Jewish Woman Feeling Overwhelmed- Rebbetzin Heller is Here to Help!

18 04 2010

Excerpted from Rebbetzin Tziporah Heller’s Question and Answer series on Naaleh.com
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Question:
I am responsible for cooking, cleaning, and childcare, along with pursuing a demanding
career to support my husband’s learning. At times this leaves me sad and angry as I feel
unable to succeed in any area.  Do you have suggestions for how I can be b’simcha even when I am tired, frustrated and  overwhelmed?
Answer:
You do not always have to be b’simcha. It’s ok to be frazzled when Shabbat starts at 4PM and you’re racing against the clock to finish on time. You don’t have to start dancing in the supermarket when you notice that the treif chickens cost a fraction of the kosher ones. The gemara says, “Lefum tzara agra. The reward is commensurate with the pain.” This means that your values are such that you’re willing to suffer a certain amount of frustration and difficulty to get something you want even more.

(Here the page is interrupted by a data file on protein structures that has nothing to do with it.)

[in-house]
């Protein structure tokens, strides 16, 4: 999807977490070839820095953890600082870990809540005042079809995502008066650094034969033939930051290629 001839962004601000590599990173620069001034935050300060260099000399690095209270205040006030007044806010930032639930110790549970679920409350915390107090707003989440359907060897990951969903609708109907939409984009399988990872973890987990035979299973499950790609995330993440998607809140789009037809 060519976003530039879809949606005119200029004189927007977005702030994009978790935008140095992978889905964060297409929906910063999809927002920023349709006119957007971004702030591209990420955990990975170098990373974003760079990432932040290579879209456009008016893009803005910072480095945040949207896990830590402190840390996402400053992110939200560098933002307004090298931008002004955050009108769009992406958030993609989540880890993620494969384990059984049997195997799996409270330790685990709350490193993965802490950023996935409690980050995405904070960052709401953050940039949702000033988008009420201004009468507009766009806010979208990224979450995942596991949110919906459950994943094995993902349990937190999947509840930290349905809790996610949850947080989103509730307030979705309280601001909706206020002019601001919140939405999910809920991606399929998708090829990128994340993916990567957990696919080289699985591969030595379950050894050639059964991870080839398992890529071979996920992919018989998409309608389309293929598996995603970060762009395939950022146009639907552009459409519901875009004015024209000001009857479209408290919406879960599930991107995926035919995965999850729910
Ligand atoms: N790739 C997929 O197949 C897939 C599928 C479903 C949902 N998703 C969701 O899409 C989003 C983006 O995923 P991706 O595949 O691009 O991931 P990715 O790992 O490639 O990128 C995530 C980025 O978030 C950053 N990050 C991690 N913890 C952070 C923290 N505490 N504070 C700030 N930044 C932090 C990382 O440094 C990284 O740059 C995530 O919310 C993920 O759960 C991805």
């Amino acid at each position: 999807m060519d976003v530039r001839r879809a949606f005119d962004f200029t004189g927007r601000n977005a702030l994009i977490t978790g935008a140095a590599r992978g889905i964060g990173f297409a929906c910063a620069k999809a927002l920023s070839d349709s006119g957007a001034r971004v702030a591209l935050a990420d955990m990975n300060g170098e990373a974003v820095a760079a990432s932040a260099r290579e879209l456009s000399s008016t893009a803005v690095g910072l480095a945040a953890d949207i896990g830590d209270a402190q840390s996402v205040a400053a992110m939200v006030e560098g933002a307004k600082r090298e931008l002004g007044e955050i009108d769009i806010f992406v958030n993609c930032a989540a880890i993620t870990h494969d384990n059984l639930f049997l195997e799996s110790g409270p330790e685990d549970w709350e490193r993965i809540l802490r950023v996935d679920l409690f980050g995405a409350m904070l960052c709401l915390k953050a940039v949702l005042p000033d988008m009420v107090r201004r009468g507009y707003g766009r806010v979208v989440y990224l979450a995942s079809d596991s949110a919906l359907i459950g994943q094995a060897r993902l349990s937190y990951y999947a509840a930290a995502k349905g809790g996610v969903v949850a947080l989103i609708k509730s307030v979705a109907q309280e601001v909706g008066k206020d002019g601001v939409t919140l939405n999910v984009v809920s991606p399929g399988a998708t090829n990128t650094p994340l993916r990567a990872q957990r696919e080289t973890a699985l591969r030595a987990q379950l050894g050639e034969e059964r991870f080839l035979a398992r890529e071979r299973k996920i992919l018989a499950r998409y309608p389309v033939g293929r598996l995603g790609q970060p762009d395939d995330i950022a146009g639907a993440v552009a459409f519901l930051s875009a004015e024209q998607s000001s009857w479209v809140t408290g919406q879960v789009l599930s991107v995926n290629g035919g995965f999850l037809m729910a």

It is admirable that you consider worthwhile this struggle so your husband can dedicate himself to Torah. Of course, a person should work at acquiring simcha shel mitzva. Appreciate that the trade-off you’re making is worth it.  Look forward to reaping the fruits of your labor, a worthy husband, children who value Torah, and a home where the yetzer hara is defeated because “Torah tavlin lo.”

It’s ok to find the going rough at times. Try to make it easier by drastically lowering your standards. Your house does not have to look perfect. Prioritize what needs to get done. I’ve spoken to respected Rebbetzins who told me that there was a good deal of disorder in their homes when they were raising young children and supporting their husbands in learning. You need to work b’emuna at your job, but you don’t have to be the star of the team.

Give yourself permission to define success as working within the parameters of your real goals which are to build a warm Torah home, support your
husband in his spiritual growth, and raise happy, healthy, well adjusted children.

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